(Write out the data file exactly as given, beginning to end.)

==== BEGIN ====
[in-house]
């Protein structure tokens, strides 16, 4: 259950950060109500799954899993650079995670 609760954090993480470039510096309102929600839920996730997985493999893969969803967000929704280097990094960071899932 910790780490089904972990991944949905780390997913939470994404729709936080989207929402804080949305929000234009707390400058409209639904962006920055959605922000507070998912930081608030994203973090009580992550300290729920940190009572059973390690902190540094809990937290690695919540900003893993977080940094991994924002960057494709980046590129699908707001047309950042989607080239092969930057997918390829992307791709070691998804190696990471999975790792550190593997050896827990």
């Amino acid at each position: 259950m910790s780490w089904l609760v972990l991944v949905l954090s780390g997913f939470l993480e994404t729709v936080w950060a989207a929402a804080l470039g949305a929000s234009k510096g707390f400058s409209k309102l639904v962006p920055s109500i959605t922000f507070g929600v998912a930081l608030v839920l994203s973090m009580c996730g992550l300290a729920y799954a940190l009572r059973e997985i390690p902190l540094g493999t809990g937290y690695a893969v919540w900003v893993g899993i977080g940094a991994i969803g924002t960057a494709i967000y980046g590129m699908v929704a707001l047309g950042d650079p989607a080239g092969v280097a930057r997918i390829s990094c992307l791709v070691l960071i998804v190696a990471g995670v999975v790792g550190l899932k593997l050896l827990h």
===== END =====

[in-house]
């Protein structure tokens, strides 16, 4: 259950950060109500799954899993650079995670 609760954090993480470039510096309102929600839920996730997985493999893969969803967000929704280097990094960071899932 910790780490089904972990991944949905780390997913939470994404729709936080989207929402804080949305929000234009707390400058409209639904962006920055959605922000507070998912930081608030994203973090009580992550300290729920940190009572059973390690902190540094809990937290690695919540900003893993977080940094991994924002960057494709980046590129699908707001047309950042989607080239092969930057997918390829992307791709070691998804190696990471999975790792550190593997050896827990």
């Amino acid at each position: 259950m910790s780490w089904l609760v972990l991944v949905l954090s780390g997913f939470l993480e994404t729709v936080w950060a989207a929402a804080l470039g949305a929000s234009k510096g707390f400058s409209k309102l639904v962006p920055s109500i959605t922000f507070g929600v998912a930081l608030v839920l994203s973090m009580c996730g992550l300290a729920y799954a940190l009572r059973e997985i390690p902190l540094g493999t809990g937290y690695a893969v919540w900003v893993g899993i977080g940094a991994i969803g924002t960057a494709i967000y980046g590129m699908v929704a707001l047309g950042d650079p989607a080239g092969v280097a930057r997918i390829s990094c992307l791709v070691l960071i998804v190696a990471g995670v999975v790792g550190l899932k593997l050896l827990h």